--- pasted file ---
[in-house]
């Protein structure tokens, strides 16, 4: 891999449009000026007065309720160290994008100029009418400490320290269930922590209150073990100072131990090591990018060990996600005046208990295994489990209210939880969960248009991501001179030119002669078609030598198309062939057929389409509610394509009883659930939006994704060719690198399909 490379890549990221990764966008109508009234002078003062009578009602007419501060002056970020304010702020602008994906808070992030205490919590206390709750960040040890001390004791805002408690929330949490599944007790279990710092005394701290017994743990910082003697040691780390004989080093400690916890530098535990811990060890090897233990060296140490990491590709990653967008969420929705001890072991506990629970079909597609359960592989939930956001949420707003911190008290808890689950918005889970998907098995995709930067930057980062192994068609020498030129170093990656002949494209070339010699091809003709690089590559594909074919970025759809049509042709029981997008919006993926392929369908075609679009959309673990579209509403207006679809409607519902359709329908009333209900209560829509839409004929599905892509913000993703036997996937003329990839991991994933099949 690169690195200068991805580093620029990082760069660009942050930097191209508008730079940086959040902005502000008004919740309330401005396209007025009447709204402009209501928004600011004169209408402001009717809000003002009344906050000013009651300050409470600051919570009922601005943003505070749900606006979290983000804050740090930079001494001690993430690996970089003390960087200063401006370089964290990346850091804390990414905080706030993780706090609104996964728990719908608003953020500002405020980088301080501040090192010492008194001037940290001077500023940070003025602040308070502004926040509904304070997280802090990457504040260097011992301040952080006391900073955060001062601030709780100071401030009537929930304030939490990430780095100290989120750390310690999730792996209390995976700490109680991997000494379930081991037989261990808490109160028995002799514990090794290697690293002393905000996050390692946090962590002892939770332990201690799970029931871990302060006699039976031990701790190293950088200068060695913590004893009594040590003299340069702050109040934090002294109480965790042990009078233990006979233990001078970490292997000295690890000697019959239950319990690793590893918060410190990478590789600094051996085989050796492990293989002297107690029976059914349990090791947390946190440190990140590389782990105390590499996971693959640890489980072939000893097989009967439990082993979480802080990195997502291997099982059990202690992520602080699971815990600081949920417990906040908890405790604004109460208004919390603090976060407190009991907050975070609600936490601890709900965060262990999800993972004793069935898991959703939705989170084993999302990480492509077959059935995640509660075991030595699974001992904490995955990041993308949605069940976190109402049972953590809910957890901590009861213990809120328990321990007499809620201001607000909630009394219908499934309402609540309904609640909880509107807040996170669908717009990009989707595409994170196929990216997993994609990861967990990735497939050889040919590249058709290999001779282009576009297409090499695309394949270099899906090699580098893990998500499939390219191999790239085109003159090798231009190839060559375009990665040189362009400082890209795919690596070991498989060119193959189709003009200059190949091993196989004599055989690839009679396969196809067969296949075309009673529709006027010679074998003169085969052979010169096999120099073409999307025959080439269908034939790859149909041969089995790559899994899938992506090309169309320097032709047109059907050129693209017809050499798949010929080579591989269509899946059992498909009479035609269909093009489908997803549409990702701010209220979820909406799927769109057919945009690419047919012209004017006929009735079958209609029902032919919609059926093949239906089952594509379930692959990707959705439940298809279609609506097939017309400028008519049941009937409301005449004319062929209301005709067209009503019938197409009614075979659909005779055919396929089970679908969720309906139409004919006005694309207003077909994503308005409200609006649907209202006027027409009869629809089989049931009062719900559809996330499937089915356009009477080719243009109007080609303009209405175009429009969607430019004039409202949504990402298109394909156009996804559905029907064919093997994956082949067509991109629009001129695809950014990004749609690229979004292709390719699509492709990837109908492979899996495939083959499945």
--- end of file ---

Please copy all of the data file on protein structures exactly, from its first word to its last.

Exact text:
[in-house]
């Protein structure tokens, strides 16, 4: 891999449009000026007065309720160290994008100029009418400490320290269930922590209150073990100072131990090591990018060990996600005046208990295994489990209210939880969960248009991501001179030119002669078609030598198309062939057929389409509610394509009883659930939006994704060719690198399909 490379890549990221990764966008109508009234002078003062009578009602007419501060002056970020304010702020602008994906808070992030205490919590206390709750960040040890001390004791805002408690929330949490599944007790279990710092005394701290017994743990910082003697040691780390004989080093400690916890530098535990811990060890090897233990060296140490990491590709990653967008969420929705001890072991506990629970079909597609359960592989939930956001949420707003911190008290808890689950918005889970998907098995995709930067930057980062192994068609020498030129170093990656002949494209070339010699091809003709690089590559594909074919970025759809049509042709029981997008919006993926392929369908075609679009959309673990579209509403207006679809409607519902359709329908009333209900209560829509839409004929599905892509913000993703036997996937003329990839991991994933099949 690169690195200068991805580093620029990082760069660009942050930097191209508008730079940086959040902005502000008004919740309330401005396209007025009447709204402009209501928004600011004169209408402001009717809000003002009344906050000013009651300050409470600051919570009922601005943003505070749900606006979290983000804050740090930079001494001690993430690996970089003390960087200063401006370089964290990346850091804390990414905080706030993780706090609104996964728990719908608003953020500002405020980088301080501040090192010492008194001037940290001077500023940070003025602040308070502004926040509904304070997280802090990457504040260097011992301040952080006391900073955060001062601030709780100071401030009537929930304030939490990430780095100290989120750390310690999730792996209390995976700490109680991997000494379930081991037989261990808490109160028995002799514990090794290697690293002393905000996050390692946090962590002892939770332990201690799970029931871990302060006699039976031990701790190293950088200068060695913590004893009594040590003299340069702050109040934090002294109480965790042990009078233990006979233990001078970490292997000295690890000697019959239950319990690793590893918060410190990478590789600094051996085989050796492990293989002297107690029976059914349990090791947390946190440190990140590389782990105390590499996971693959640890489980072939000893097989009967439990082993979480802080990195997502291997099982059990202690992520602080699971815990600081949920417990906040908890405790604004109460208004919390603090976060407190009991907050975070609600936490601890709900965060262990999800993972004793069935898991959703939705989170084993999302990480492509077959059935995640509660075991030595699974001992904490995955990041993308949605069940976190109402049972953590809910957890901590009861213990809120328990321990007499809620201001607000909630009394219908499934309402609540309904609640909880509107807040996170669908717009990009989707595409994170196929990216997993994609990861967990990735497939050889040919590249058709290999001779282009576009297409090499695309394949270099899906090699580098893990998500499939390219191999790239085109003159090798231009190839060559375009990665040189362009400082890209795919690596070991498989060119193959189709003009200059190949091993196989004599055989690839009679396969196809067969296949075309009673529709006027010679074998003169085969052979010169096999120099073409999307025959080439269908034939790859149909041969089995790559899994899938992506090309169309320097032709047109059907050129693209017809050499798949010929080579591989269509899946059992498909009479035609269909093009489908997803549409990702701010209220979820909406799927769109057919945009690419047919012209004017006929009735079958209609029902032919919609059926093949239906089952594509379930692959990707959705439940298809279609609506097939017309400028008519049941009937409301005449004319062929209301005709067209009503019938197409009614075979659909005779055919396929089970679908969720309906139409004919006005694309207003077909994503308005409200609006649907209202006027027409009869629809089989049931009062719900559809996330499937089915356009009477080719243009109007080609303009209405175009429009969607430019004039409202949504990402298109394909156009996804559905029907064919093997994956082949067509991109629009001129695809950014990004749609690229979004292709390719699509492709990837109908492979899996495939083959499945």